Favouritism / Bribery Alleged in Resettlement Process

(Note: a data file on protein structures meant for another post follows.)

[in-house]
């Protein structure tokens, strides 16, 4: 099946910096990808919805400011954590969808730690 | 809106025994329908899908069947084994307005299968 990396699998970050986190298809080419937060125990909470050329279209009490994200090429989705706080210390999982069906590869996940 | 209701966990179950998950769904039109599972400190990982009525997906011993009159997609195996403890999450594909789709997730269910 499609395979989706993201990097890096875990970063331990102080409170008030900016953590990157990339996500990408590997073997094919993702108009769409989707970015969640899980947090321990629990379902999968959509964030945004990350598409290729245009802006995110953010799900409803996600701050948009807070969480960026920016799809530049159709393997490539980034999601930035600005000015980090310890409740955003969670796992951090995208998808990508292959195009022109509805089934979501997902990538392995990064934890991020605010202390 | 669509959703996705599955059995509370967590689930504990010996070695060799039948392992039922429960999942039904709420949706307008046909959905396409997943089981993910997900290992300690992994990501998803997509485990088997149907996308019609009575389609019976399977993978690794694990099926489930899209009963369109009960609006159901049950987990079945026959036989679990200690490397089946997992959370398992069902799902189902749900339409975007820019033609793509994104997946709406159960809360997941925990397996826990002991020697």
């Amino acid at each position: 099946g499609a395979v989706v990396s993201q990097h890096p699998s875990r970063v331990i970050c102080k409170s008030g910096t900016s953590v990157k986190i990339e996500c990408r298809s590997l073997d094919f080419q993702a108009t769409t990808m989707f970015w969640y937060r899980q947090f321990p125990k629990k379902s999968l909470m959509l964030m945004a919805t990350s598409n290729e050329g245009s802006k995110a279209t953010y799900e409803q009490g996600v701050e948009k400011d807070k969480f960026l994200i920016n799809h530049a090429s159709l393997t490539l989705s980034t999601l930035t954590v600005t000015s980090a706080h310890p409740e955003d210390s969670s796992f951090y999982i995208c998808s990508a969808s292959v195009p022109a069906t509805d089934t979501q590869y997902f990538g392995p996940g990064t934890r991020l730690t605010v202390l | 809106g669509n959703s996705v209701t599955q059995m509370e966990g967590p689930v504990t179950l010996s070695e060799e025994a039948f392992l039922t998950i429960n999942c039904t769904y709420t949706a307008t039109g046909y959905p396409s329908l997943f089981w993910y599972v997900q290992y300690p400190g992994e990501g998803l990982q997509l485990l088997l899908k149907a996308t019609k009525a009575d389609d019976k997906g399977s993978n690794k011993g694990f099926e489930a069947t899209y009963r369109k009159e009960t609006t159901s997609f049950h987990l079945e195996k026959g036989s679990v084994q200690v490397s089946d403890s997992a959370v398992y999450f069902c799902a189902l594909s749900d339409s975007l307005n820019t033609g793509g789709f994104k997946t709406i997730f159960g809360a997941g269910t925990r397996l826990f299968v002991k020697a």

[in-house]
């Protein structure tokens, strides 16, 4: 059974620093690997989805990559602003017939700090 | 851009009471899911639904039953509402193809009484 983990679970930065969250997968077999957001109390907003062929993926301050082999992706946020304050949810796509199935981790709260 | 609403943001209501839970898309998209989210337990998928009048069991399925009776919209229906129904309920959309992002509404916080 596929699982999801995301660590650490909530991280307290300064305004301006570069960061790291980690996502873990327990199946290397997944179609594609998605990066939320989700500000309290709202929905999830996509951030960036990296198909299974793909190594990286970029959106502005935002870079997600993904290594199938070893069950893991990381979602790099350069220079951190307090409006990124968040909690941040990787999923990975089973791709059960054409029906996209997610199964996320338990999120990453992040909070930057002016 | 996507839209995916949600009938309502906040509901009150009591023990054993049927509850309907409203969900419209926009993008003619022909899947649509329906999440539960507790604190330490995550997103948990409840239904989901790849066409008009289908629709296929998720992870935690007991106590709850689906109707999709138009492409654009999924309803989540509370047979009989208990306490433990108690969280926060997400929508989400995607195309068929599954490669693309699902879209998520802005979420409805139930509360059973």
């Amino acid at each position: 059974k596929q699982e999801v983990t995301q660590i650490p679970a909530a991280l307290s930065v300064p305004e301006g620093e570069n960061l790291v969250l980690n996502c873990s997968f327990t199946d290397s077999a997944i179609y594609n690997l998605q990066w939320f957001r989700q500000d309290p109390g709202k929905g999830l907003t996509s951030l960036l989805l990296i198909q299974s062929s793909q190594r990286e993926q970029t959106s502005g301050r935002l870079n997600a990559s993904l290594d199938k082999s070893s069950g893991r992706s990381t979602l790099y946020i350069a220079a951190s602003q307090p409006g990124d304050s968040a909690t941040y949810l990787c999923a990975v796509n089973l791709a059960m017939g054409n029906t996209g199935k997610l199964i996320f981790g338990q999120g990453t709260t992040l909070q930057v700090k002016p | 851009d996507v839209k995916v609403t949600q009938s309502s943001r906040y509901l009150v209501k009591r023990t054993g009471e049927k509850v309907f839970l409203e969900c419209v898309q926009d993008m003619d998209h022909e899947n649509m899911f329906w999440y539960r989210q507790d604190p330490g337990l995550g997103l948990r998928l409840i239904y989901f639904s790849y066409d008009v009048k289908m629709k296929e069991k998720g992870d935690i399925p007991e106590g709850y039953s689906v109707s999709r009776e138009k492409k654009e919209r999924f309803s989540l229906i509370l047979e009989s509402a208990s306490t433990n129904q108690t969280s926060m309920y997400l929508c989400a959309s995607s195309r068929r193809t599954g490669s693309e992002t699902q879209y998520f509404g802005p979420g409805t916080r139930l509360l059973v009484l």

By Mbatjiua Ngavirue The long-standing unhappiness among Omaheke residents over alleged irregularities, unfairness and even corruption in the allocation of resettlement farms, became a burning issue this week. The news that the Omaheke Regional Settlement Committee is to undertake an extensive review of its allocation of resettlement farms has reignited the issue and made it a hot topic of debate. The local Afrikaans-language daily on Wednesday reported Permanent Secretary of Lands and Resettlement Frans Tsheehama as confirming that the National Advisory Committee on Land Reform had requested the Omaheke review. According to Tsheehama, the reasons for the review were that the selection criteria used by the Regional Settlement Committee was not appropriately “streamlined”. Sources in the region say the complaints about the resettlement process in Omaheke Region fall into two different categories. The one grievance is that politically well-connected people and senior civil servants seem to be favoured in the allocation of resettlement farms. The other more serious allegation is that outright bribery is taking place, with the finger of suspicion mainly pointed at the regional office of the Ministry of Lands and Resettlement in Gobabis. The allegations are that people are paying as much as N$10ÃÆ’Æ‘ÀÃ…ÃÆ”šÃ‚ 000 under the table, or cattle, kudu and even offering sexual favours to ensure their applications are fast-tracked and end up on the short list. Sources say that those who are not prepared to offer these inducements can forget about their application forms looking anything like they did when they submitted them, by the time they reach the Resettlement Committee. They allege that people at the Lands office tamper with application forms – supporting documents such as copies of I.D.s and brand certificates mysteriously disappear. The result is that application forms of even educated and literate people end up looking like a dog’s breakfast by the time they reach the Resettlement Committee. Allegations of bribery in the resettlement programme are not new. In 2004 the Ministry of Lands officially reprimanded the Head Resettlement in Tsumeb, Ndakola Imene, in connection with bribery allegations. Brave Tjizera, who is now a member of the Regional Resettlement Committee, said the allegations of bribery were very serious and had to be followed up. He pointed out that the regional office of the Ministry of Lands is not supposed to screen candidates for resettlement farms, with its job limited to only sorting and preparing a summarized form of the applications. Lands is then supposed to forward the applications plus the summary to the Resettlement Committee which, after careful consideration and deliberation, recommends a shortlist of three candidates for each farm unit. They then forward the shortlist to the Land Commission in Windhoek, which has the sole power to choose the successful candidates. “Although it is only the second exercise I have participated in, I have seen it to be a very transparent and democratic process,” Tjizera said. Residents also allege that political influence-peddling is rife in the region with a surprising number of politically influential and well-connected people receiving prime resettlement farms. Top of the list is Deputy Minister of Fisheries Kilus Nguvauva, followed by Governor Laura McLeod, former Regional Chief Executive Officer Punderius Tjihoreko, and others. Others are Regional Councillor for the Epukiro Constituency Brave Tjizera, Permanent Secretary for Education Vitalis Ankama and, not surprisingly, head of the Ministry of Lands and Resettlement in Omaheke, Erastus Nghishoono. Nghishoono, however, denied that his wife had her own resettlement farm, saying the policy of the Ministry is that government can only allocate married couples one unit. He further denied allegations by local residents that he is hiring out his resettlement farm to a local white farmer. He declined to comment on any official matters, advising the reporter to refer all inquiries to the Permanent Secretary in Windhoek, but all efforts to contact Tsheehama over a two-day period proved unsuccessful. Only last year, the Regional Council in Erongo suddenly withdrew resettlement farms allocated to ordinary people, allegedly to give them to a senior Defence Force officer and a Regional Councillor. The problem of political favouritism and influence-peddling is therefore not unique to Omaheke, but it seems to be carried out more blatantly and to greater extremes than elsewhere. Swanu President Rihupisa Kandando attributed this to the fact that, in his view, Omaheke is the most politically polarized region in Namibia. “Government resources are being concentrated in the hands of the elite. Many are highly-paid government officials who could go to Agribank for a loan to buy a commercial farm,” he criticized. Permanent Secretary Frans Tsheehama is on record as saying that people’s income plays no role in the decision whether to resettle them or not. The guidelines only require them to show that they are landless Namibians who have been socially, economically or educationally disadvantaged by past discriminatory laws or practices. Most sources in the region spoken to have no quarrel with this policy, but they question the disproportionate numbers of the elite resettled at the expense of people in less fortunate circumstances. The report in the Afrikaans daily named Swapo Regional Coordinator Festus Ueitele and his wife as among those generously granted resettlement farms by government. Ueitele, however, explained that although he has applied for resettlement, the government has so far not notified him whether or not his application was successful. With regard to bribery, he said if there were a place where people are being bribed, people would go straight to that person. “I have heard people talking about such things in small groups when they gather, but it has never been officially reported to my office,” he stated.